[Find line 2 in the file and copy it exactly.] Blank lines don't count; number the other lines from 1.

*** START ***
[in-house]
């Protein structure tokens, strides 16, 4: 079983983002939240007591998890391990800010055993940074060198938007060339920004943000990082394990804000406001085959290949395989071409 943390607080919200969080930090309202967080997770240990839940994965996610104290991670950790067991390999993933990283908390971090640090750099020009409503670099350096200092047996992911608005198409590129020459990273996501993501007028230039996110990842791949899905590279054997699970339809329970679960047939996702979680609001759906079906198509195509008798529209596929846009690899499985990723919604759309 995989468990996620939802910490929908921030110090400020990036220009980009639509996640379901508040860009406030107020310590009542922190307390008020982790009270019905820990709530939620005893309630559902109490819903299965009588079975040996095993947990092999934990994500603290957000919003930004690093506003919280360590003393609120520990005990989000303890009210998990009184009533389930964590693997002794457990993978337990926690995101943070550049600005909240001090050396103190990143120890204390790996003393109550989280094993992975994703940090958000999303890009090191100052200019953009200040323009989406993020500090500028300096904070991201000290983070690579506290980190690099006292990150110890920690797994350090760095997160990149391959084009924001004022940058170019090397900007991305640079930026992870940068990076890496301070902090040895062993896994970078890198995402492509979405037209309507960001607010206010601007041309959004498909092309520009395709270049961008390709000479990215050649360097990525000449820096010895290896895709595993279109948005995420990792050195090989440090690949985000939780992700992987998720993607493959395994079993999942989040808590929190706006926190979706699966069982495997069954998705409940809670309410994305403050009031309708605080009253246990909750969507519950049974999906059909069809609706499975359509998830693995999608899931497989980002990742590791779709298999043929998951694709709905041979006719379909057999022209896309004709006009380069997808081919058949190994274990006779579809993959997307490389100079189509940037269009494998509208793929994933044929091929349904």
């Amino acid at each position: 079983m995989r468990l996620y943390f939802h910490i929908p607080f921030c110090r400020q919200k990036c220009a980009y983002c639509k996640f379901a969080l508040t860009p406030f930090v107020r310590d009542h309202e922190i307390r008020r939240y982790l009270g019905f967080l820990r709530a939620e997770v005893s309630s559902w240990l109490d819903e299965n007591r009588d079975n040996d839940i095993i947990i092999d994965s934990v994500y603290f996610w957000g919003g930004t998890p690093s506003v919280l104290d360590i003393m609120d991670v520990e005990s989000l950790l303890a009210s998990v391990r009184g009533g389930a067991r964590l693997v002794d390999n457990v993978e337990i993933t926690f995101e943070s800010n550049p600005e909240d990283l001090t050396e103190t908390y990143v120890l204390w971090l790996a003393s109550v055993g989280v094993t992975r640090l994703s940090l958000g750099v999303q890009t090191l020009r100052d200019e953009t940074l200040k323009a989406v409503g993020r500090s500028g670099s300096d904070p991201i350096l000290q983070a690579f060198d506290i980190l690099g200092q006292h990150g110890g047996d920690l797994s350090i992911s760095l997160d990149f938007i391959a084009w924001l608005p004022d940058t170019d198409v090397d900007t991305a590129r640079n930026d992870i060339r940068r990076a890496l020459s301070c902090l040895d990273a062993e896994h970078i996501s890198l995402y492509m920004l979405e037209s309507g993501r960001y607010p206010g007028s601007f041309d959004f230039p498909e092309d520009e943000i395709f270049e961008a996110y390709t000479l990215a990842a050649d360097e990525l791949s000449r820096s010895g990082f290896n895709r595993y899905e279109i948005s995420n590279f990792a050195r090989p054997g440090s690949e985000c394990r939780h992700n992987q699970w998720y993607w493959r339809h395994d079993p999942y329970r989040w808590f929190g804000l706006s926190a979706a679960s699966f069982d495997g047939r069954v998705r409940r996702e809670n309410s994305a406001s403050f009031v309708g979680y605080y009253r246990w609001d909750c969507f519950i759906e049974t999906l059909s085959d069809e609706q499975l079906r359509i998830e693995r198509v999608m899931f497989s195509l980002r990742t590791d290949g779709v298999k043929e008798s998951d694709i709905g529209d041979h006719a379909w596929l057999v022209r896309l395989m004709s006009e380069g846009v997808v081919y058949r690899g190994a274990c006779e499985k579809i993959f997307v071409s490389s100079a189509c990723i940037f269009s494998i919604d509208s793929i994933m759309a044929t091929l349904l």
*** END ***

């Protein structure tokens, strides 16, 4: 079983983002939240007591998890391990800010055993940074060198938007060339920004943000990082394990804000406001085959290949395989071409 943390607080919200969080930090309202967080997770240990839940994965996610104290991670950790067991390999993933990283908390971090640090750099020009409503670099350096200092047996992911608005198409590129020459990273996501993501007028230039996110990842791949899905590279054997699970339809329970679960047939996702979680609001759906079906198509195509008798529209596929846009690899499985990723919604759309 995989468990996620939802910490929908921030110090400020990036220009980009639509996640379901508040860009406030107020310590009542922190307390008020982790009270019905820990709530939620005893309630559902109490819903299965009588079975040996095993947990092999934990994500603290957000919003930004690093506003919280360590003393609120520990005990989000303890009210998990009184009533389930964590693997002794457990993978337990926690995101943070550049600005909240001090050396103190990143120890204390790996003393109550989280094993992975994703940090958000999303890009090191100052200019953009200040323009989406993020500090500028300096904070991201000290983070690579506290980190690099006292990150110890920690797994350090760095997160990149391959084009924001004022940058170019090397900007991305640079930026992870940068990076890496301070902090040895062993896994970078890198995402492509979405037209309507960001607010206010601007041309959004498909092309520009395709270049961008390709000479990215050649360097990525000449820096010895290896895709595993279109948005995420990792050195090989440090690949985000939780992700992987998720993607493959395994079993999942989040808590929190706006926190979706699966069982495997069954998705409940809670309410994305403050009031309708605080009253246990909750969507519950049974999906059909069809609706499975359509998830693995999608899931497989980002990742590791779709298999043929998951694709709905041979006719379909057999022209896309004709006009380069997808081919058949190994274990006779579809993959997307490389100079189509940037269009494998509208793929994933044929091929349904």